The pinprick solution to the Fermi paradox

Why are there no signs of aliens, given the vastness of the galaxy and the apparent abundance of opportunities for life to develop? This is the Fermi paradox. Here’s a possible solution to it. I’ve not seen it proposed before, though I don’t know the literature well. Suppose the following claims are true: 1) There is a multiverse. (It may not be strictly necessary to assume this, but it makes exposition easier.) 2) Any universe that is capable of supporting life is also fragile, in the sense that a relatively small, highly localized ‘pinprick’ event can cause the whole thing […]

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Fine-tuning and intrinsic value

I’ve been thinking a bit about the fine-tuning argument for design, and in particular about this Scientific American piece by Philip Goff. I’ve also been talking to Philip about it. Here are few thoughts arising from the process. (Note added 8/11/21: Below I talk about fine-tuning as evidence for design – a word which might be taken to imply the existence of a personal creator god of the kind believed in by the Intelligent Design community. Philip has asked me to clarify that he does not align himself with that community and that he prefers to talk of fine-tuning as […]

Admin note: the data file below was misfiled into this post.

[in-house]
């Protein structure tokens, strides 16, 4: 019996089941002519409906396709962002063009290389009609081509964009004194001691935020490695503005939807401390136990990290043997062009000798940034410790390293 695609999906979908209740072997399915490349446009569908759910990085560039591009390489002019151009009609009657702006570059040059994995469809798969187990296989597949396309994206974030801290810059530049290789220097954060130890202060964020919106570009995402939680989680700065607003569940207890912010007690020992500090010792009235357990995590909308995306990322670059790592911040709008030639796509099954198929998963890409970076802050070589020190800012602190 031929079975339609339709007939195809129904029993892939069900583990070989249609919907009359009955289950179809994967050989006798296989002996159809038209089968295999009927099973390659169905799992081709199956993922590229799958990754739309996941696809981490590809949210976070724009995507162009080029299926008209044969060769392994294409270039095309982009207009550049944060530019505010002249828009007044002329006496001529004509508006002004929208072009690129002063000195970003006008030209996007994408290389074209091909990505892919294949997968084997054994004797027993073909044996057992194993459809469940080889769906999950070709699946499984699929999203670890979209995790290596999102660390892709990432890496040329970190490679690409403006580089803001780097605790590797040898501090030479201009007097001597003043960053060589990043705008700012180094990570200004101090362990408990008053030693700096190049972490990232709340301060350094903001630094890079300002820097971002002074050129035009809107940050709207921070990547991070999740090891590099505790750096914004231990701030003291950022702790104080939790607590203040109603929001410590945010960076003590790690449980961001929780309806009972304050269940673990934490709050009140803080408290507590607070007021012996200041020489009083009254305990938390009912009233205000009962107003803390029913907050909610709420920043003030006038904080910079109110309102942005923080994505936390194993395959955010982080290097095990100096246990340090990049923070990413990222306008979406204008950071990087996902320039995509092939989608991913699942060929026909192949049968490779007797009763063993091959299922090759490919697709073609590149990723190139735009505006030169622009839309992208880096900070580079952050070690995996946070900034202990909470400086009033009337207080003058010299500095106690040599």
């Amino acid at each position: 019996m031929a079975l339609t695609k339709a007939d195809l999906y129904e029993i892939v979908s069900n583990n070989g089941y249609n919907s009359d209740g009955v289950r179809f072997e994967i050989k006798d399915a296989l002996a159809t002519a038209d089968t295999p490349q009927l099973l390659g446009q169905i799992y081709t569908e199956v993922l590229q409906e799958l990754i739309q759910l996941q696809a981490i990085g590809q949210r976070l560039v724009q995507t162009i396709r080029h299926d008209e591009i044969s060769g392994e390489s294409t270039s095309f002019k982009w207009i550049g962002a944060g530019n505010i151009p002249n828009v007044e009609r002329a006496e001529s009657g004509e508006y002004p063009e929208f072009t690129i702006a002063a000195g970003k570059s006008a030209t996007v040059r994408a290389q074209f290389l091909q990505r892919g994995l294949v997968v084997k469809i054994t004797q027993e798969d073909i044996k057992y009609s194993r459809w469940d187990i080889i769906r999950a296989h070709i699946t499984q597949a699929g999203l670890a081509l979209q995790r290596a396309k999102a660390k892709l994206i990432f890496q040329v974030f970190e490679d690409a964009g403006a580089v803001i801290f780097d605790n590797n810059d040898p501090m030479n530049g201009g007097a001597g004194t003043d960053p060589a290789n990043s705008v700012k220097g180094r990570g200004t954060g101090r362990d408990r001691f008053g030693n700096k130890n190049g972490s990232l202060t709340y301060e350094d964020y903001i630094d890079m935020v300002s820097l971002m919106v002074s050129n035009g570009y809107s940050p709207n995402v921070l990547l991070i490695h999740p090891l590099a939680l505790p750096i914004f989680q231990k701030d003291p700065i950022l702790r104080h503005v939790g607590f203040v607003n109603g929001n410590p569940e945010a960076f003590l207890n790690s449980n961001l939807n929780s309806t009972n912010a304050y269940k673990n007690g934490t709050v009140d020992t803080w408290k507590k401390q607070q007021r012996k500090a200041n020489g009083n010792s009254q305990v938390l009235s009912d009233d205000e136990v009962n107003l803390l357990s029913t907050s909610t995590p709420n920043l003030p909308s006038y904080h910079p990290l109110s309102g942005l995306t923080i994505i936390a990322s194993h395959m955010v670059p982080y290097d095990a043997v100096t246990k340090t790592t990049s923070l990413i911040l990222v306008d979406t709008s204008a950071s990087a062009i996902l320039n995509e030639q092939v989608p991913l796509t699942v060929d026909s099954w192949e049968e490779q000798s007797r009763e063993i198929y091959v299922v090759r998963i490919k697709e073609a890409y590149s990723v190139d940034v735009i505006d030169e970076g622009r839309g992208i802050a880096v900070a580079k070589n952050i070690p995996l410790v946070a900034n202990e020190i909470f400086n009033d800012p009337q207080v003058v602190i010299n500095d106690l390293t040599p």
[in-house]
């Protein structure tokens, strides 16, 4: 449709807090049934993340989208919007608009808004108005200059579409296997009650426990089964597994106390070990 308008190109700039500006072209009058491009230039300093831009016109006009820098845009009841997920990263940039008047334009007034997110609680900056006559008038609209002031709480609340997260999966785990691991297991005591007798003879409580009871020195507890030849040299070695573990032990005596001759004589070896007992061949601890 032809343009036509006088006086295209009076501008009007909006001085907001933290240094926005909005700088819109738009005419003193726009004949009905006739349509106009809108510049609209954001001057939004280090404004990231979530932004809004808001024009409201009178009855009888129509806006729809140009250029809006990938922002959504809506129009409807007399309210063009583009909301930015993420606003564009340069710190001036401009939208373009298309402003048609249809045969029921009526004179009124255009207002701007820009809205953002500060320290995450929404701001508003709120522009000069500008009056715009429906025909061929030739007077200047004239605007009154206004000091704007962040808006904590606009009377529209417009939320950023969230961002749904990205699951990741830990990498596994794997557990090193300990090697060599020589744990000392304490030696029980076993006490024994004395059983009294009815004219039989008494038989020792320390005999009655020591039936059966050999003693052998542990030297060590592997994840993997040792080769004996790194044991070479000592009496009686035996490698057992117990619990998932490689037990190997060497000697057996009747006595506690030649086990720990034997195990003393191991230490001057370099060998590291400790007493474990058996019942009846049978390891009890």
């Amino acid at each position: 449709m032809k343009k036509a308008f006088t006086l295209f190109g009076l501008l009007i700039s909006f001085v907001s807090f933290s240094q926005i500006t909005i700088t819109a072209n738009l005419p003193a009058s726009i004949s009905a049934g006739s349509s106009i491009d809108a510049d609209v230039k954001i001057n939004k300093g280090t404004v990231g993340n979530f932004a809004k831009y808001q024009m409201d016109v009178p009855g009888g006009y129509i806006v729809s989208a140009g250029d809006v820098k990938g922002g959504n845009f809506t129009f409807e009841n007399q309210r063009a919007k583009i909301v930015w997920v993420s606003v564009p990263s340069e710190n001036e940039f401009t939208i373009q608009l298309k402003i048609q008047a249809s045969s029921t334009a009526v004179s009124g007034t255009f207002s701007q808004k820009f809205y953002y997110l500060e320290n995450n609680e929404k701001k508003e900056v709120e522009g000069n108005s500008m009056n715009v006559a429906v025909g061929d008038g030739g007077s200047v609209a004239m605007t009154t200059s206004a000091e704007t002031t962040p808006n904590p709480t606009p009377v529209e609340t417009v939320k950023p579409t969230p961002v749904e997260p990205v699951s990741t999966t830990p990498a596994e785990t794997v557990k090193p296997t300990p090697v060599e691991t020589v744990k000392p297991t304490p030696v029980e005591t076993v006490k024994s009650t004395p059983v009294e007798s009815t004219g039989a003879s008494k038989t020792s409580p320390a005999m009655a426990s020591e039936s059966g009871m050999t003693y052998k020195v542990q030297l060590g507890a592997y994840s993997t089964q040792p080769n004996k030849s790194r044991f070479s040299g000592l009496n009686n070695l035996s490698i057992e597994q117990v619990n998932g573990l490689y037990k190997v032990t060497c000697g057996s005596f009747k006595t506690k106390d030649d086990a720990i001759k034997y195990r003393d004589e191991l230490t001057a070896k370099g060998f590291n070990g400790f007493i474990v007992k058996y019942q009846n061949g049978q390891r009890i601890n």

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Introducing jekylls

Philosophers of mind talk a lot about zombies. I want to introduce a related species of philosophical monster, which I shall call jekylls. Like zombies, jekylls are atom-for-atom duplicates of us, inhabiting a world with the same physical laws as ours – a world which, let’s assume, is causally closed. Your jekyll twin has all the same physical and functional states you do, including mental ones. It has the same functionally defined perceptions, sensations, thoughts, desires, memories, and emotions, and it is conscious in a functional way too. It also has a sense of self, built of memories, emotions, and […]

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‘Illusionism as a theory of consciousness’ translated into Spanish by David Vanegas